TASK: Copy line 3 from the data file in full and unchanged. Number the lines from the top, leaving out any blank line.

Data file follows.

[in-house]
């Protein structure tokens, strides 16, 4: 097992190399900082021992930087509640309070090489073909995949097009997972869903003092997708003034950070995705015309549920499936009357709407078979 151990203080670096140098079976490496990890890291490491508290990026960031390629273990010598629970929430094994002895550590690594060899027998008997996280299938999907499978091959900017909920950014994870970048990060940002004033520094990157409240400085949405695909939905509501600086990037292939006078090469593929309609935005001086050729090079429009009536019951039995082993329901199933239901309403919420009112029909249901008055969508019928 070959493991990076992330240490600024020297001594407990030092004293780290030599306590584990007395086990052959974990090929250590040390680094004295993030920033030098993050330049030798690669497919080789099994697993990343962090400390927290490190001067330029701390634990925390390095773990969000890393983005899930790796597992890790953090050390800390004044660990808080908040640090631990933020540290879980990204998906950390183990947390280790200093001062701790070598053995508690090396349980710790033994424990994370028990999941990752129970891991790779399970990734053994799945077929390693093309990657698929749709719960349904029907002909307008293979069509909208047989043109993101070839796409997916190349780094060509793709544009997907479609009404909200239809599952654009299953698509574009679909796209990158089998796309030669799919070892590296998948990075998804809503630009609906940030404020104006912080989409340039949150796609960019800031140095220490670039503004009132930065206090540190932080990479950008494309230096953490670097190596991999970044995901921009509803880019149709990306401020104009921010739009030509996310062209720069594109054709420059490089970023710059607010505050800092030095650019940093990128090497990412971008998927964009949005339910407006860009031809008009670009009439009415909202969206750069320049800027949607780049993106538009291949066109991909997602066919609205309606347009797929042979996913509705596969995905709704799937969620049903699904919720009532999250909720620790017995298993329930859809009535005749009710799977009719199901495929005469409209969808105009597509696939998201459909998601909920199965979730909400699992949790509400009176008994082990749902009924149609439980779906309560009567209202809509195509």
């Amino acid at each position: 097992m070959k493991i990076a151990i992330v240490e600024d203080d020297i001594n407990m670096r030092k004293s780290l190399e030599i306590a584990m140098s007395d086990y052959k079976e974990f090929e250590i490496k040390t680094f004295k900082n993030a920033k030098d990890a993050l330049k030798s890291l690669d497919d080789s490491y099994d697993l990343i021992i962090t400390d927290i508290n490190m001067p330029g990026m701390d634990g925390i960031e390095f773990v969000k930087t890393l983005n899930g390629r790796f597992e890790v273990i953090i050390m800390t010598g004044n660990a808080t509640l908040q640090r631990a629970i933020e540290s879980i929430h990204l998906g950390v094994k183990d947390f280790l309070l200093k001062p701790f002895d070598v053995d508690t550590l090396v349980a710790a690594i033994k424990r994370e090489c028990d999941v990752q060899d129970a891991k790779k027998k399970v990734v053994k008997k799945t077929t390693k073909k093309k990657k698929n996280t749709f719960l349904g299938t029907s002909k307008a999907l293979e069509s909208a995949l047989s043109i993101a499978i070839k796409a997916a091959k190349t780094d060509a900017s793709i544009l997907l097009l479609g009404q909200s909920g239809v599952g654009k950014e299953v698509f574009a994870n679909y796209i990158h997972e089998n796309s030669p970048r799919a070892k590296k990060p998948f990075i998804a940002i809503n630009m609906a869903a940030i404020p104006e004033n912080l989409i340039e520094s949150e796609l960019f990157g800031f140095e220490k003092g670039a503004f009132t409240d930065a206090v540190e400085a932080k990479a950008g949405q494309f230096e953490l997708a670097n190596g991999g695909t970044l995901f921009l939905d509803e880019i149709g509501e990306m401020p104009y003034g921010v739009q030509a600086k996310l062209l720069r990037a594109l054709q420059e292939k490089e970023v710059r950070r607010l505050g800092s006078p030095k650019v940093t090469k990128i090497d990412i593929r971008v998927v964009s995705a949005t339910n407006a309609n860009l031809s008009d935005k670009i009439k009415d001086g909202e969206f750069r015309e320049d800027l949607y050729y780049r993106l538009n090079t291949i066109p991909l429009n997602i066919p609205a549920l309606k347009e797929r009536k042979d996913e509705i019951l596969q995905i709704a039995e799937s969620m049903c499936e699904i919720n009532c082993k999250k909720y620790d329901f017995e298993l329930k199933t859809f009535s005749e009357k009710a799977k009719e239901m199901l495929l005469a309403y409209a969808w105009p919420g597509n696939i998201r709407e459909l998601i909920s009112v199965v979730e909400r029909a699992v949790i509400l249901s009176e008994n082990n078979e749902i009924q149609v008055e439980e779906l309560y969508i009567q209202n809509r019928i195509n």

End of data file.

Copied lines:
């Amino acid at each position: 097992m070959k493991i990076a151990i992330v240490e600024d203080d020297i001594n407990m670096r030092k004293s780290l190399e030599i306590a584990m140098s007395d086990y052959k079976e974990f090929e250590i490496k040390t680094f004295k900082n993030a920033k030098d990890a993050l330049k030798s890291l690669d497919d080789s490491y099994d697993l990343i021992i962090t400390d927290i508290n490190m001067p330029g990026m701390d634990g925390i960031e390095f773990v969000k930087t890393l983005n899930g390629r790796f597992e890790v273990i953090i050390m800390t010598g004044n660990a808080t509640l908040q640090r631990a629970i933020e540290s879980i929430h990204l998906g950390v094994k183990d947390f280790l309070l200093k001062p701790f002895d070598v053995d508690t550590l090396v349980a710790a690594i033994k424990r994370e090489c028990d999941v990752q060899d129970a891991k790779k027998k399970v990734v053994k008997k799945t077929t390693k073909k093309k990657k698929n996280t749709f719960l349904g299938t029907s002909k307008a999907l293979e069509s909208a995949l047989s043109i993101a499978i070839k796409a997916a091959k190349t780094d060509a900017s793709i544009l997907l097009l479609g009404q909200s909920g239809v599952g654009k950014e299953v698509f574009a994870n679909y796209i990158h997972e089998n796309s030669p970048r799919a070892k590296k990060p998948f990075i998804a940002i809503n630009m609906a869903a940030i404020p104006e004033n912080l989409i340039e520094s949150e796609l960019f990157g800031f140095e220490k003092g670039a503004f009132t409240d930065a206090v540190e400085a932080k990479a950008g949405q494309f230096e953490l997708a670097n190596g991999g695909t970044l995901f921009l939905d509803e880019i149709g509501e990306m401020p104009y003034g921010v739009q030509a600086k996310l062209l720069r990037a594109l054709q420059e292939k490089e970023v710059r950070r607010l505050g800092s006078p030095k650019v940093t090469k990128i090497d990412i593929r971008v998927v964009s995705a949005t339910n407006a309609n860009l031809s008009d935005k670009i009439k009415d001086g909202e969206f750069r015309e320049d800027l949607y050729y780049r993106l538009n090079t291949i066109p991909l429009n997602i066919p609205a549920l309606k347009e797929r009536k042979d996913e509705i019951l596969q995905i709704a039995e799937s969620m049903c499936e699904i919720n009532c082993k999250k909720y620790d329901f017995e298993l329930k199933t859809f009535s005749e009357k009710a799977k009719e239901m199901l495929l005469a309403y409209a969808w105009p919420g597509n696939i998201r709407e459909l998601i909920s009112v199965v979730e909400r029909a699992v949790i509400l249901s009176e008994n082990n078979e749902i009924q149609v008055e439980e779906l309560y969508i009567q209202n809509r019928i195509n």